Conservative pundit and author, Jonah Goldberg, was subjected to lots of criticism from others claiming to be conservative for stepping up and giving his opinion. Can't have any of that here! He said Gov Christie should have been invited to speak - he is wildly popular in New Jersey and conservatives love him as he stands up to speak bluntly to union bosses and the like - and GOProud should have been able to be a sponsor of the event, as in the past.
I hadn't planned on coming to CPAC this year. I was invited to do a couple of different panels, but for various reasons I declined. Then I wrote this column on why CPAC should have invited Chris Christie to speak and let GOProud set up a booth. As a result, the folks at CEI invited me to their mini-protest panel in support of GOProud. At first I begged off, thinking that it was a bad idea for me to thumb CPAC in the eye after declining other panels. Besides, I loathed the title of the panel: "A Rainbow on the Right: Growing the Coalition, Bringing Tolerance Out of the Closet." My objection stemmed not only from the fact that it sounds awfully flouncy to me (like a political panel put on by the air traffic controller in Airplane!), but also that it smacks of the kind of self-congratulatory preening I hate so much in liberalism: "We're not bigots, like the rest of the people here!" That's simply not the approach to use if you want to bring people on the right to your side. But all of this was against the background of the rightwing reaction to my CPAC column. I got a lot of grief from folks, including some people I thought I deserved better from. I don't mind the disagreement -- I like disagreement. But I just have no patience for all this RINO-squish b.s. I particularly loved all of the folks sending me National Review's mission statement as if I'd never read it before.So, in the midst of this all, I think it is particularly fitting that Senator Portman chose this week to go public with his support for marriage equality. While the pious purists and hypocritical narrow minds meet to congratulate each other on being so rigid and shrinking the Republican party with delight, Senator Portman shows it is completely possible to hold personal values while embracing a loved one and others simply wanting to do the same as those proclaiming religious values - the ability to marry and have the security of a family. Isn't the Republican party suppose to be the party who voices the loudest support for families and stable family life?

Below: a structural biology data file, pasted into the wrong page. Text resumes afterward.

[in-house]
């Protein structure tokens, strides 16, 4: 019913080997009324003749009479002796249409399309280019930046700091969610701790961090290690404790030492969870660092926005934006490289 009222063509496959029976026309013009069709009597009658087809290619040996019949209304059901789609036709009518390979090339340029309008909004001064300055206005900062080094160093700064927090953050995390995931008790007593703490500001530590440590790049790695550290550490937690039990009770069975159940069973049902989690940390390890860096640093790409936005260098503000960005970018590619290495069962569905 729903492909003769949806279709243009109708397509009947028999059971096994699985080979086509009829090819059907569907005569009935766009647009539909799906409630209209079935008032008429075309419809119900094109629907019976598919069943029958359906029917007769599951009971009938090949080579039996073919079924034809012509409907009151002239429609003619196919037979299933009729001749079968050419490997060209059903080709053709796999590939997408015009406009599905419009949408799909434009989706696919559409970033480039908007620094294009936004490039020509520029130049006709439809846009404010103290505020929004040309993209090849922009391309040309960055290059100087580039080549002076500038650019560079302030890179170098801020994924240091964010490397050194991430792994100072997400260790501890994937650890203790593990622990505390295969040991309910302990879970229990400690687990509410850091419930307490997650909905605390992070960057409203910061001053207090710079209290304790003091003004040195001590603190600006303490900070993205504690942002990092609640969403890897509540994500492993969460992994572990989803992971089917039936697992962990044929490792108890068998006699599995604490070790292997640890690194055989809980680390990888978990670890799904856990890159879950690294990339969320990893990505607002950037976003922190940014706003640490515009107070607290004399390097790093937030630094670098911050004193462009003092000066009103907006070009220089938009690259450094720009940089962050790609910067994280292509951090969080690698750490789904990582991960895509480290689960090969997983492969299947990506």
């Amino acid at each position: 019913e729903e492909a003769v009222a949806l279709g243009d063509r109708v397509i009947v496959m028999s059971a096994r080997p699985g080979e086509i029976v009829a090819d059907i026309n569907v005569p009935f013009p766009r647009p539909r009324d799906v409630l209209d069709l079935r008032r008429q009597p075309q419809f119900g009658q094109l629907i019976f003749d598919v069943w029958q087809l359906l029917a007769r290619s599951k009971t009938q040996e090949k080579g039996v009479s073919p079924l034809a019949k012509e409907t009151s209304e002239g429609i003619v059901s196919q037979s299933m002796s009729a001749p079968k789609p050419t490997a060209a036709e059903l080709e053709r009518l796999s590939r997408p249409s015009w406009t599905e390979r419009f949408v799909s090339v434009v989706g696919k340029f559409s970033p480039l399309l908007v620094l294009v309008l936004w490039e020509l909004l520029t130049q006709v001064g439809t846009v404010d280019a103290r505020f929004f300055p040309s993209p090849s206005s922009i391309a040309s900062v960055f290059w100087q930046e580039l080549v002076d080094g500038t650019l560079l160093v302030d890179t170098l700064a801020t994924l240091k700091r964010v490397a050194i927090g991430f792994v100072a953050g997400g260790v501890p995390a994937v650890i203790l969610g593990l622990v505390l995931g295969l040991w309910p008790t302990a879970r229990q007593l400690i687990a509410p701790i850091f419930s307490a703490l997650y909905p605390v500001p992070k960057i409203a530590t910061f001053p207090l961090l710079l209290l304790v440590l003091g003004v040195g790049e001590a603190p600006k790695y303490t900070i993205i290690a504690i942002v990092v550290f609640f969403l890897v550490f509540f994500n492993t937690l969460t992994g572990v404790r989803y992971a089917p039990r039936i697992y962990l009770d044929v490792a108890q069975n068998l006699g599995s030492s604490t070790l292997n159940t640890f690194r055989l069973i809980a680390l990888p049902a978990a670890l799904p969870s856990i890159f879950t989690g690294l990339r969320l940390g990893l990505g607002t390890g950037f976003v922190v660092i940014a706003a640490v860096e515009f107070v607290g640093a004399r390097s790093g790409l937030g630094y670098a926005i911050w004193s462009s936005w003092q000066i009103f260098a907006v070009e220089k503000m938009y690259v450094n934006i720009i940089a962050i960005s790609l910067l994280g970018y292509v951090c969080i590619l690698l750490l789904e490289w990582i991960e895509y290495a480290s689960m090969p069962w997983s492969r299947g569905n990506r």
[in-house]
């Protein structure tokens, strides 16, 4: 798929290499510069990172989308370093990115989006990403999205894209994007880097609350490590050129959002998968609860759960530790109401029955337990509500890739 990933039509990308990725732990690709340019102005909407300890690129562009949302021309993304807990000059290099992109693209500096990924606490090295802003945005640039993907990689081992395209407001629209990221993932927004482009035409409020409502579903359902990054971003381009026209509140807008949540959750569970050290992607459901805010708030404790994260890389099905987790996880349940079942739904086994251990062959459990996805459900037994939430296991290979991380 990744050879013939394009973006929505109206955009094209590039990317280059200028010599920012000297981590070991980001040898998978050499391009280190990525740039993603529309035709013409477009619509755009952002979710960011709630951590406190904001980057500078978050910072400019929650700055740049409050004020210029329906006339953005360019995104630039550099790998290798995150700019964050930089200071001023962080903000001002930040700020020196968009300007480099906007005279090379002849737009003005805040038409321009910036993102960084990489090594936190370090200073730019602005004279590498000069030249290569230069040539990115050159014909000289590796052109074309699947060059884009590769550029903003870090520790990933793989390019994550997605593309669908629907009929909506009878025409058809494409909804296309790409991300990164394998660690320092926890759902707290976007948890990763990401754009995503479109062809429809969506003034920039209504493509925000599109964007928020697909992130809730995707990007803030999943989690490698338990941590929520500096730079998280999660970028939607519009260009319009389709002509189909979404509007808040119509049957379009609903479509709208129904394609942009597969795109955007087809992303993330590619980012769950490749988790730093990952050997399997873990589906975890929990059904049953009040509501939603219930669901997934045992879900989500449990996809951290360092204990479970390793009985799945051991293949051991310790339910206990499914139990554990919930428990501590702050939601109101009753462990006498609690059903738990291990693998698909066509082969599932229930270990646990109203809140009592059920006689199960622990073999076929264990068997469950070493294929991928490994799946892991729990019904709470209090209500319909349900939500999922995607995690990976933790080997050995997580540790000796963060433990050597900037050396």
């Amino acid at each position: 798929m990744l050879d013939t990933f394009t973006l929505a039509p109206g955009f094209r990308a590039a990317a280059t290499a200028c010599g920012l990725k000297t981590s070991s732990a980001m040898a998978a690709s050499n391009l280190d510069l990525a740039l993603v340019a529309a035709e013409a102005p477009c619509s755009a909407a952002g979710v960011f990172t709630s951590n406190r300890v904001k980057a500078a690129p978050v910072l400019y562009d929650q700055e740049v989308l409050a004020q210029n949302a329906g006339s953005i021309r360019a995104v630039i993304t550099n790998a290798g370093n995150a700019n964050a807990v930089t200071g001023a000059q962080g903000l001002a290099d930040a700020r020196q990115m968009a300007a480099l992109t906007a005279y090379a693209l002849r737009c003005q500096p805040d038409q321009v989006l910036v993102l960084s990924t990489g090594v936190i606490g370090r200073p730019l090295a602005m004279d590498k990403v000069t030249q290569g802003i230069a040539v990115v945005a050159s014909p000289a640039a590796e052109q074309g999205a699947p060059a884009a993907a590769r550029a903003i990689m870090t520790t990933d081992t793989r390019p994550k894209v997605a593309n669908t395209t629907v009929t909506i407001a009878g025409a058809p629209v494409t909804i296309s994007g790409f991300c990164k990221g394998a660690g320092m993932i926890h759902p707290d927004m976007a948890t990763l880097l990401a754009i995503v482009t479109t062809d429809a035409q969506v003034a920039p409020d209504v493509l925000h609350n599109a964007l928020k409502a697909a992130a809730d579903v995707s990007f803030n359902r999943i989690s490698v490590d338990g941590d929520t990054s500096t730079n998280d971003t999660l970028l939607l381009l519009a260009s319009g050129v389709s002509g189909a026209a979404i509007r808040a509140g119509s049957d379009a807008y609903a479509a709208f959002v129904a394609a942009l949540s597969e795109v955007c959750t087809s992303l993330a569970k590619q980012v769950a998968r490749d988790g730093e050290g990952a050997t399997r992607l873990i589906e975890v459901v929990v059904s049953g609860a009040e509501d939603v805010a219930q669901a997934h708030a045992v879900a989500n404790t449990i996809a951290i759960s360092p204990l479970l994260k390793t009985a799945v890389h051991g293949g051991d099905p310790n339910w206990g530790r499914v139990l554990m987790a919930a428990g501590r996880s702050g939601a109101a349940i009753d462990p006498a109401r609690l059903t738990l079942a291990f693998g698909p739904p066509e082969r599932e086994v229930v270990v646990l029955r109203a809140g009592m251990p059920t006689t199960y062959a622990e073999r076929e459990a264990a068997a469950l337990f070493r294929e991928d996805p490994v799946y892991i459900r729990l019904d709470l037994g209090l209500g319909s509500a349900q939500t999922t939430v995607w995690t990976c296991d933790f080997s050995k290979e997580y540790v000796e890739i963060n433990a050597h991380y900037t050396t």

Adding to the conversation, super wealthy GOP contributor Foster Friess weighs in on support for gay rights, too:
The mega-donor Foster Friess is best known as the moneyman behind Rick Santorum's socially conservative presidential campaign, the self-described born-again Christian takes a far more moderate position than his candidate on gay issues — because, he said, of a personal connection, his gay brother-in-law."When you talk about the party, that's the problem because there isn't any unified message," Friess said of the Republican Party's position on gay issues Thursday in an interview at the Conservative Political Action Conference Thursday. "You've got people who are gay-bashers, who forget that these are human beings that need love just like all of us need love. We have to be sensitive to that."
We who vote Republican and support the party do not have to march to the same drummer on every single issue. We are a party based on fiscally conservative principles, strong national defense and supporting individual freedom. Social issues are seen in a more conservative light by most in the party but not by all and that's ok. The tone has to be moderated to interest more people in conservative principles. We have to argue on principle, not criticize personal life decisions. If every argument calls for quotes from Ronald Reagan then you sure need to be a happy warrior to carry off those quotes. I'm sure you probably also remember, when convenient, that his 11th Commandment calls for Republicans to not speak ill of other Republicans, especially for public consumption.
It is commonly known that once you can put a face on an issue, it becomes easier to support. I promise that if you have a loved one who is gay or lesbian, you will look at marriage equality in a more compassionate way than those stuck in the hard stances now left by the wayside of history. The up and coming voters and leaders in both parties no longer consider gay rights an abnormal way of thinking. It is a non-issue for them and taken for granted that it should be so.